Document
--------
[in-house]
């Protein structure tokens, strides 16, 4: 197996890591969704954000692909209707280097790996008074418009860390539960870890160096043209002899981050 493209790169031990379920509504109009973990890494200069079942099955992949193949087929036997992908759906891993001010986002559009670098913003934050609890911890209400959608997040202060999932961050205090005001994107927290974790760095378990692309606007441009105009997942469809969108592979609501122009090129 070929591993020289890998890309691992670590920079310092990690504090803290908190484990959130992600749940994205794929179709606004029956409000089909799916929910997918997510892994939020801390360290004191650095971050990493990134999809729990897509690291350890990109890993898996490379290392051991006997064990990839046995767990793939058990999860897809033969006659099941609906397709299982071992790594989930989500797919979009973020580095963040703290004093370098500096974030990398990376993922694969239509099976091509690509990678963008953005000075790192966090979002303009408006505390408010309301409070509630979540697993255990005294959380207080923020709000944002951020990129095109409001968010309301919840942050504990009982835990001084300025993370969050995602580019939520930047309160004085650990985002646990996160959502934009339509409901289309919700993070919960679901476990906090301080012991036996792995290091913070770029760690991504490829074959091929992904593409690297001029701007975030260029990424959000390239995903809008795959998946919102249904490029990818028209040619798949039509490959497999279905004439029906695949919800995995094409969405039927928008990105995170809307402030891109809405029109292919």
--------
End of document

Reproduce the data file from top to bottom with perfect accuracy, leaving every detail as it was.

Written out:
[in-house]
């Protein structure tokens, strides 16, 4: 197996890591969704954000692909209707280097790996008074418009860390539960870890160096043209002899981050 493209790169031990379920509504109009973990890494200069079942099955992949193949087929036997992908759906891993001010986002559009670098913003934050609890911890209400959608997040202060999932961050205090005001994107927290974790760095378990692309606007441009105009997942469809969108592979609501122009090129 070929591993020289890998890309691992670590920079310092990690504090803290908190484990959130992600749940994205794929179709606004029956409000089909799916929910997918997510892994939020801390360290004191650095971050990493990134999809729990897509690291350890990109890993898996490379290392051991006997064990990839046995767990793939058990999860897809033969006659099941609906397709299982071992790594989930989500797919979009973020580095963040703290004093370098500096974030990398990376993922694969239509099976091509690509990678963008953005000075790192966090979002303009408006505390408010309301409070509630979540697993255990005294959380207080923020709000944002951020990129095109409001968010309301919840942050504990009982835990001084300025993370969050995602580019939520930047309160004085650990985002646990996160959502934009339509409901289309919700993070919960679901476990906090301080012991036996792995290091913070770029760690991504490829074959091929992904593409690297001029701007975030260029990424959000390239995903809008795959998946919102249904490029990818028209040619798949039509490959497999279905004439029906695949919800995995094409969405039927928008990105995170809307402030891109809405029109292919």